Providence’s mantra should not be more and bigger but better and better. That should be the lesson we take from the departure of Nordstrom.

* Absquatulate means to leave abruptly, and usually has a connotation of tail between leg.

About David Brussat

For a living, I edit the writing of some of the nation's leading architects, urbanists and design theorists. This blog was begun in 2009 as a feature of the Providence Journal, where I was on the editorial board and wrote a weekly column of architecture criticism for three decades. Architecture Here and There fights the style wars for classical architecture and against modern architecture, no holds barred. My freelance writing and editing on that topic and others addresses issues of design and culture locally and globally. I am a fellow of the Royal Society of the Arts, and a member of the board of the New England chapter of the Institute of Classical Architecture & Art, which bestowed an Arthur Ross Award on me in 2002. I work from Providence, R.I., where I live with my wife Victoria, my son Billy and our cat Gato. If you would like to invest your prose with even more style and clarity, please email me at my consultancy, dbrussat@gmail.com, or call 401.351.0457. Testimonial: "Your work is so wonderful - you now enter my mind and write what I would have written." - Nikos Salingaros, mathematician at the University of Texas, architectural theorist and author of many books.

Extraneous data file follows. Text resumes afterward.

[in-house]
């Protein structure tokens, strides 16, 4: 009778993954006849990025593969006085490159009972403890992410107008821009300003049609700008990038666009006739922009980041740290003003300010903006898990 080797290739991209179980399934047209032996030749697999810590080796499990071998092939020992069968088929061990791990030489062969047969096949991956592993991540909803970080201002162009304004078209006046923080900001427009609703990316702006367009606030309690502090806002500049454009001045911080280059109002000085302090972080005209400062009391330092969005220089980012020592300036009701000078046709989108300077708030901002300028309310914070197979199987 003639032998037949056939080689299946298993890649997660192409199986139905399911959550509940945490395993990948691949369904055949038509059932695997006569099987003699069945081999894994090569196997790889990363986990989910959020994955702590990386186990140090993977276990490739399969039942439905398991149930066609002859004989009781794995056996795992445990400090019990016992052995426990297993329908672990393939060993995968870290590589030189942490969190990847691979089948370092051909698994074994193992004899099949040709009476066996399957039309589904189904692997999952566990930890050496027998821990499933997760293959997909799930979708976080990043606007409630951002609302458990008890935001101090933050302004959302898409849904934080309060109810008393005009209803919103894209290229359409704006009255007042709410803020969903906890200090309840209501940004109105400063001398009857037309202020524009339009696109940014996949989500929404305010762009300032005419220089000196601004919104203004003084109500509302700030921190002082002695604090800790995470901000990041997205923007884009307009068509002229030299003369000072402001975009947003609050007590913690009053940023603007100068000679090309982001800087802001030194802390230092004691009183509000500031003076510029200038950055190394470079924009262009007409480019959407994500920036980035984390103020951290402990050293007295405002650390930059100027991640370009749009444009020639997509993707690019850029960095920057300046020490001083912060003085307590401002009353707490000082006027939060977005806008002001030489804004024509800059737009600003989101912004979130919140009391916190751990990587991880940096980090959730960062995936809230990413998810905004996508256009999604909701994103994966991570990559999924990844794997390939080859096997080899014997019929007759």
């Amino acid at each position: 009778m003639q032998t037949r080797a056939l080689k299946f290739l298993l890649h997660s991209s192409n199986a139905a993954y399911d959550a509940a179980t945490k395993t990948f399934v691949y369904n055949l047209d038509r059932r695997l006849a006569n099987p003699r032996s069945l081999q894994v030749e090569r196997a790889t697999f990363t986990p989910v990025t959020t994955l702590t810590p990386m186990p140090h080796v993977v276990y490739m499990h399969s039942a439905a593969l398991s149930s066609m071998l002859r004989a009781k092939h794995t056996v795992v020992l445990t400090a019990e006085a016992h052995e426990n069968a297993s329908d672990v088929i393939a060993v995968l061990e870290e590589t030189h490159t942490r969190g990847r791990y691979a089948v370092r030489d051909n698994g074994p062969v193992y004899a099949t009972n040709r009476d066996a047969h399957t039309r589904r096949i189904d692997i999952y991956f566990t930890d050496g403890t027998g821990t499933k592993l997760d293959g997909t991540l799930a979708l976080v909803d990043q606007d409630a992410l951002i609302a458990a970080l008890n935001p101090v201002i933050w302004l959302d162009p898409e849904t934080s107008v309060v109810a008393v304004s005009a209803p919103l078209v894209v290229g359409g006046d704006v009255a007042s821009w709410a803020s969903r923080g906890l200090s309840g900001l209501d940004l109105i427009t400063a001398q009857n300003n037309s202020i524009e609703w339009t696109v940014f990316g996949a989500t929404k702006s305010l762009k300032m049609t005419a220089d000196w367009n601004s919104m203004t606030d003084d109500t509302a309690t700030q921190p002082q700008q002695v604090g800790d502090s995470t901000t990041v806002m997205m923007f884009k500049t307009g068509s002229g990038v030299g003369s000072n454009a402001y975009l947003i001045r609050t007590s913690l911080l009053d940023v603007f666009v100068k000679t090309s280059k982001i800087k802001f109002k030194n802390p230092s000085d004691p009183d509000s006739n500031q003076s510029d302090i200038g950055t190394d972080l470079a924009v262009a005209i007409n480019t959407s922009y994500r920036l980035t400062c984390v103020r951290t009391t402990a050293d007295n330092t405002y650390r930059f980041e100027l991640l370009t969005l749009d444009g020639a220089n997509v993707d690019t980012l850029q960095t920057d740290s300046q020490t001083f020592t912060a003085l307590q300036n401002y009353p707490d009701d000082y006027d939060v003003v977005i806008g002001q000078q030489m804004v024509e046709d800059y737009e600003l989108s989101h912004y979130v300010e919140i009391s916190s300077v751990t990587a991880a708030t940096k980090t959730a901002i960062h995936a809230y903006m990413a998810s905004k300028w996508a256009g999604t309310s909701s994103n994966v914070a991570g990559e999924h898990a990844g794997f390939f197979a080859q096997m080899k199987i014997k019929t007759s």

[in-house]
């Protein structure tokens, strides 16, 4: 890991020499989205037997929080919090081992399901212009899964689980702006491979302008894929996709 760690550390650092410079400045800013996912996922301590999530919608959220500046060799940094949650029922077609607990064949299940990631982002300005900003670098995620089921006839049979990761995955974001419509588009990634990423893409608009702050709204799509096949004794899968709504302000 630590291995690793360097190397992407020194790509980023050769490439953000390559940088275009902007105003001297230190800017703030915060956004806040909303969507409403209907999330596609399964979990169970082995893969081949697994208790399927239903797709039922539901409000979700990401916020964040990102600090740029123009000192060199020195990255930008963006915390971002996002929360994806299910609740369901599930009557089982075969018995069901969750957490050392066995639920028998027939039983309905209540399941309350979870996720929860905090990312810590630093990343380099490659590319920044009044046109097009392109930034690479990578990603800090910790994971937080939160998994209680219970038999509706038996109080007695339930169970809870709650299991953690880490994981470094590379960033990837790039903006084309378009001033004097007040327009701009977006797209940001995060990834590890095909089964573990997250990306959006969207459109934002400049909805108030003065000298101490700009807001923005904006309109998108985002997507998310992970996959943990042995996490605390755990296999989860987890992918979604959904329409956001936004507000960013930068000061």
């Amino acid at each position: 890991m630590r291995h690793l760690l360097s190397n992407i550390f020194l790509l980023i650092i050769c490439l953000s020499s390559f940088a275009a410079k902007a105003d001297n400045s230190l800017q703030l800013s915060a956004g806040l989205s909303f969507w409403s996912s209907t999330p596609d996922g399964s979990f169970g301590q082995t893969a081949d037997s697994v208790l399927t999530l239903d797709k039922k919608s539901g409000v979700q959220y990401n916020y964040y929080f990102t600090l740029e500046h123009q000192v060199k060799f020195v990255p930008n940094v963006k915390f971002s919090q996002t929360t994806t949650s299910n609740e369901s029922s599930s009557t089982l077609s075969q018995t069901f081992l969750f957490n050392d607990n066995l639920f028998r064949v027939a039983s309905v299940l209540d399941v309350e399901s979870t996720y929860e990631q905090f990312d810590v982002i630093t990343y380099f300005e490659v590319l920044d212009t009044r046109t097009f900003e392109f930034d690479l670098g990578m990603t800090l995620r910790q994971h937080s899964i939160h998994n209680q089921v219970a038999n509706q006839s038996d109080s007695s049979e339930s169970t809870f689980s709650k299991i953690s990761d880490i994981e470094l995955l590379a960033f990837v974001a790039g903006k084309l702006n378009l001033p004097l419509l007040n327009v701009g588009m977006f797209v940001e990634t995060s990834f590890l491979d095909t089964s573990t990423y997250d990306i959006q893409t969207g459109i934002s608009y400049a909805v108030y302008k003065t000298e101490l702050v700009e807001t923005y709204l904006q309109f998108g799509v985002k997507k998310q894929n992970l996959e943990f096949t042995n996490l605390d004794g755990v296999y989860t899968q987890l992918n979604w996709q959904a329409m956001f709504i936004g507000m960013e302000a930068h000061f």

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12 Responses to Nordstrom’s absquatulation*

  1. stanleyxweiss@gmail.com says:

    It’s true with population, all boats rise in the tide. We’re LOW …Moreover, Nordstrom does not fit the demographic. Meaning our population base cannot afford their stuff. They change the grading of their stuff downward, But not enough. You know the problems, the school system and a high tax structure etc …Look at the percentage of tax free institutions …

    Sent from my iPhone

    >

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  2. Well said…I was reminded of a story when Buddy lived at the Biltmore and learned there were gangs roaming the PPM. He high-tailed it there in overcoat over PJs and told them to “get out of his mall” – what Buddy lacked – he gave tenfold to the city he loved and took a boom and made it a true Renaissance, which we are doing our damnedest to walk back to dirty and ordinary. Had to drive about 3 miles an hour over and around roads with potholes so deep you could see a “wooden” structure, below….but Mr. Mayor is on his way to re-election…what don’t we get? We need vision more than experience…

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  3. Christie says:

    Why no mention of WHO saved Providence in the 70’s, and had the vision to save and refurbish old buildings? Mayor Buddy Cianci has his faults but his love of the city and his plan of a “Renaissance” City are what still make Providence great today. The city has been missing this focus in its leadership ever since.